Floraphilia is a research and exhibition project dedicated to the social and political aspects of the history of plants, botany and botanical gardens. In various ways the project refers to plants’ co-option throughout colonial history and history in general, as well as to their economic, feminist and migratory contexts. Floraphilia encourages a rejection of the common conceptualization of a plant as a mechanistic thing that only reacts to simple stimuli, leading us to a vision of significant continuity between humans and plants, which – dynamic, breathing and growing – possess intentionality and even memory. The project took place in Cologne (with the exhibition “Floraphilia. Plants as archives” and the symposium “Botanical garden as a colonial site” in 2018), in Warsaw (with the exhibition “Floraphilia. Revolution of plants” at the Warsaw Biennale in 2019) as well as in Berlin and Aalst.

Background readings: 
Gaelle Choisne, Temple of Love (English and French) Candice Lin: A Hard White Body
Lotte Arndt, Reversing the Burden of Proof as Postcolonial Lever

22 October 2019, 6–8pm
Gabrielle Hecht
Professor Stuart Hall Building LG02, Public lecture

Image credit: Ilan Godfrey, Riverlea mine dump, Main Reef Road, Johannesburg, Gauteng, 2011. (c) Ilan Godfrey

We are turning our planet inside out, releasing molecules and materials long trapped in the earth. Mining conglomerates descend kilometres underground to extract metals that power electronics, making mountains of unwanted rocks. Dredgers scoop sand from sea beds to terraform military bases and luxury islands. Offshore oil erupts, leaks, flows, combusts. All that was buried melts into air, seeps into waterways, settles on soils, and penetrates bodies. But who is “we”? While the Anthropocene continually inscribes itself in all our bodies – we all have endocrine disruptors, microplastics, and other toxic things chugging through our metabolisms – it manifests differently in different bodies. Those differences, along with the histories that generated them, matter a great deal. This talk digs into the entangled residues of mining, apartheid, and contemporary inequalities on South Africa’s Rand plateau, which encompasses Johannesburg, Soweto, and hundreds of kilometres of abandoned mine tunnels. How do toxic residues inflect politics in the “hollow Rand”?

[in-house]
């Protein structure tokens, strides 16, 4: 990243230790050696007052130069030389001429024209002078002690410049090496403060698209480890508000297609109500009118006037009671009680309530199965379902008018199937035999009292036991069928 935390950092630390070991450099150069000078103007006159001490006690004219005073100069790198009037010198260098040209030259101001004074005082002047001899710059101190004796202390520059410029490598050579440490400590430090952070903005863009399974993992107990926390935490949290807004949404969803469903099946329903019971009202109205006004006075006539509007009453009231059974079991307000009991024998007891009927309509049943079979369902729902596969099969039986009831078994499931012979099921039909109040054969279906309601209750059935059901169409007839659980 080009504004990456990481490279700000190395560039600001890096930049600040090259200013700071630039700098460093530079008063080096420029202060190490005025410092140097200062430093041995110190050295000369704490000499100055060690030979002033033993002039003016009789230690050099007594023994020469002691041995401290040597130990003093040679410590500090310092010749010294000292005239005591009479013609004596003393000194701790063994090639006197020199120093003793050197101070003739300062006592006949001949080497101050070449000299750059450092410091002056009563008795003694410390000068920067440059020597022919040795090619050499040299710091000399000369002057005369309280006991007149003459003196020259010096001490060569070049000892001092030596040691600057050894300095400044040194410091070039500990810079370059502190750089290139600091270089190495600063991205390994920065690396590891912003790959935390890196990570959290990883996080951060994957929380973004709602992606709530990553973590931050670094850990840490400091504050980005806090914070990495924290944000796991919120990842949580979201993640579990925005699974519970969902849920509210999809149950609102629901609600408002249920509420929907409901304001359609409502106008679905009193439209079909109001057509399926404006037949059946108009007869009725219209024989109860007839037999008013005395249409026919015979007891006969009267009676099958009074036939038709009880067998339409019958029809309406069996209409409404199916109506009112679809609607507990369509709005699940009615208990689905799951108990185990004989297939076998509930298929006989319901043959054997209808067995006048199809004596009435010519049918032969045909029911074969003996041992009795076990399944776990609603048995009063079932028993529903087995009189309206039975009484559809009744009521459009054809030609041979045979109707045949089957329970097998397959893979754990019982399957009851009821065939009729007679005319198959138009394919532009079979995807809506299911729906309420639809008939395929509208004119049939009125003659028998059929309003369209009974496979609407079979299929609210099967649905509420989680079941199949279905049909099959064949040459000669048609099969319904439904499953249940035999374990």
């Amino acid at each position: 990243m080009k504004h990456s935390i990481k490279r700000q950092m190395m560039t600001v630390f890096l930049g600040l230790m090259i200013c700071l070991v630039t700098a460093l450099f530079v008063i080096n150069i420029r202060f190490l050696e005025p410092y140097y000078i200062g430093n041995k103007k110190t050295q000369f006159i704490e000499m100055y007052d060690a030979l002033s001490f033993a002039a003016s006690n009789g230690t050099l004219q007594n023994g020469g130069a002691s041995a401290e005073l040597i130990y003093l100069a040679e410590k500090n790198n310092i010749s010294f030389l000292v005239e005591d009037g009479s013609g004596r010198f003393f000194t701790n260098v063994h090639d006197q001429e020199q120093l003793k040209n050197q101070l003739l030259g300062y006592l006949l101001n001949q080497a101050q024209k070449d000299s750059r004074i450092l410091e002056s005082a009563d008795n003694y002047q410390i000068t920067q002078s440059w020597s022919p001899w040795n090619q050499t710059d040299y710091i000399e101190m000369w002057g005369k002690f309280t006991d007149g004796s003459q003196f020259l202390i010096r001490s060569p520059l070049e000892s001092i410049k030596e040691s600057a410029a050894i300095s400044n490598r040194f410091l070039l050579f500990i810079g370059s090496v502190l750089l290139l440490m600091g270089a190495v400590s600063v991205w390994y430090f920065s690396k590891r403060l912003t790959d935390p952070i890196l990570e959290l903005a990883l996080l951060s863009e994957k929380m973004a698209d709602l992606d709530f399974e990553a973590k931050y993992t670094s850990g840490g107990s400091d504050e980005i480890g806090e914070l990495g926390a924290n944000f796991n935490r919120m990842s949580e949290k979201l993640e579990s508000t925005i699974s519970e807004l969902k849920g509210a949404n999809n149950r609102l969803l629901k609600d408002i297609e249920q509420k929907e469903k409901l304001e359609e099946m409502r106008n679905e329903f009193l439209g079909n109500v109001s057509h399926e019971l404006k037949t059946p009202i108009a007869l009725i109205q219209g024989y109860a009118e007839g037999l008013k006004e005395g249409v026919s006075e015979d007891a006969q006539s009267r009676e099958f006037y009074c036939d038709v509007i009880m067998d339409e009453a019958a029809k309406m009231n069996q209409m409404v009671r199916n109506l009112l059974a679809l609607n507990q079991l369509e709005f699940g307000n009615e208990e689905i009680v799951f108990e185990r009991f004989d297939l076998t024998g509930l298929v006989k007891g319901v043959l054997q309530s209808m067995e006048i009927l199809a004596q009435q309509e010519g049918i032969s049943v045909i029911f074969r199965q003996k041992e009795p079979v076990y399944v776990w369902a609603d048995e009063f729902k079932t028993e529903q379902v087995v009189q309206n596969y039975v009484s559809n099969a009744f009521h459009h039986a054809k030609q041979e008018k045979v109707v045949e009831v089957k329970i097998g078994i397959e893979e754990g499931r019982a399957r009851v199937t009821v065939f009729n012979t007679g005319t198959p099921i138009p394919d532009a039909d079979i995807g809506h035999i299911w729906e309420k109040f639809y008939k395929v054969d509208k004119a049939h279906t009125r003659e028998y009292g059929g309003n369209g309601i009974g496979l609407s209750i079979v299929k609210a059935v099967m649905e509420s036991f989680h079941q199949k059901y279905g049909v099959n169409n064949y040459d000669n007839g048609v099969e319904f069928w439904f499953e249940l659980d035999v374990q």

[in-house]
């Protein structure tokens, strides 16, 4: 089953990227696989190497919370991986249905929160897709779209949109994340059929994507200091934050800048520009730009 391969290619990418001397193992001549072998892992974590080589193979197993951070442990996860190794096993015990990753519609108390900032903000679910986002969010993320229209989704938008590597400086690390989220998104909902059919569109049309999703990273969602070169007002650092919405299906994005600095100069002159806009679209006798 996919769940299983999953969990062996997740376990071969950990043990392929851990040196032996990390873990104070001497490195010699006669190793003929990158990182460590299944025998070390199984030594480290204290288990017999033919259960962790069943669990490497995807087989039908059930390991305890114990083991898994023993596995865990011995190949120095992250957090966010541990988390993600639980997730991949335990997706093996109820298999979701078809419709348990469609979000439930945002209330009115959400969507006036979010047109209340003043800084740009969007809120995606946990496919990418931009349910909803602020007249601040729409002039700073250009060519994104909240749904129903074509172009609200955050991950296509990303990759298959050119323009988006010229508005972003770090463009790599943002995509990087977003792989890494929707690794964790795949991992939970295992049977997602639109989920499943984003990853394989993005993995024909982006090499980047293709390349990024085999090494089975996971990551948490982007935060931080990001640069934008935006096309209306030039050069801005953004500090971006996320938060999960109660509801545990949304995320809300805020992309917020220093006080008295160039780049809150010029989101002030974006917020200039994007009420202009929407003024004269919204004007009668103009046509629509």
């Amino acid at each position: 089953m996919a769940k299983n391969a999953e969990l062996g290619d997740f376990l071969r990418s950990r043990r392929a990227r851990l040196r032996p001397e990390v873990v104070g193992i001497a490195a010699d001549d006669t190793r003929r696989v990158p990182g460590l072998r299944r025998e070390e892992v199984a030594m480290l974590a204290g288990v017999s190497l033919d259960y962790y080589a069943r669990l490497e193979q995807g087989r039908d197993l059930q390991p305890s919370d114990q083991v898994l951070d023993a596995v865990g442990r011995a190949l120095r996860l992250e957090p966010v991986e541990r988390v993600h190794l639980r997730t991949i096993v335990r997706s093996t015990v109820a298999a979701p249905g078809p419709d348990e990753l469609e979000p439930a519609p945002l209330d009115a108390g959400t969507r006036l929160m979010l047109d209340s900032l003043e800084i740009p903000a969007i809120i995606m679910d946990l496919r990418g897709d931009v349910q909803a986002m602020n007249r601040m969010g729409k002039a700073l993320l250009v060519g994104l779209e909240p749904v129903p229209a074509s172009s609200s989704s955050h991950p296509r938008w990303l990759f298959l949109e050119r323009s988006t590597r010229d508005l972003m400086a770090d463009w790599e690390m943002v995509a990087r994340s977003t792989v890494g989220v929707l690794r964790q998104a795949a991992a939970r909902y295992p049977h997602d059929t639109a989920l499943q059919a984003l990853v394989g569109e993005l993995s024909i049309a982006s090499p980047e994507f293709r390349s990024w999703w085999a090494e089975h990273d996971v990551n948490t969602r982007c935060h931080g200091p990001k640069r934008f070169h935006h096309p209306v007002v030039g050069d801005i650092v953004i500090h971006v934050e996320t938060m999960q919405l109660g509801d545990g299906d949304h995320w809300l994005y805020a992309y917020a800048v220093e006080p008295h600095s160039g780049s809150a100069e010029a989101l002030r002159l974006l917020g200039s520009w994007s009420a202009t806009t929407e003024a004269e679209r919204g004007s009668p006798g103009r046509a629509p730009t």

Gabrielle Hecht is the Frank Stanton Foundation Professor of Nuclear Security at CISAC, Senior Fellow at FSI, Professor of History, and Professor (by courtesy) of Anthropology. Her current research explores radioactive residues, mine waste, air pollution, and African Anthropocenes. These interests are coalescing into a series of essays, provisionally titled Inside-Out Earth: Residual Governance Under Extreme Conditions. The first of these have appeared in Cultural Anthropology, Aeon, Somatosphere, LA Review of Books and elsewhere. Hecht’s 2012 book, Being Nuclear: Africans and the Global Uranium Trade, offers new perspectives on the global nuclear order by focusing on African uranium mines and miners. It received awards from the Society for the Social Studies of Science, the American Historical Association, the American Sociological Association, and the Suzanne M. Glasscock Humanities Institute, as well as an honourable mention from the African Studies Association. An abridged version appeared in French as Uranium Africain, une histoire globale (Le Seuil, 2016) and a Japanese translation is due out in 2021. Hecht serves on numerous advisory boards, including for the Andra, France’s national radioactive waste management agency.

This public lecture is part of the "Decolonising the Nuclear" workshop, generously supported by the CHASE Doctoral Training Partnership, Critical Ecologies Research Stream, Mountain of Art Research (MARs) in partnership with Arts Catalyst, Art Action UK, MFA Curating and Goldsmiths University of London. For full information, see the Arts Catalyst website.

27 September 2019, 5–7:30PM

The events are intended to address local and global climate emergency issues, including Lewisham's public health crisis caused by air pollution. Lewisham Climate Emergency Assembly invites everyone at Goldsmiths, school pupils, teachers, parents and local residents to Goldsmiths.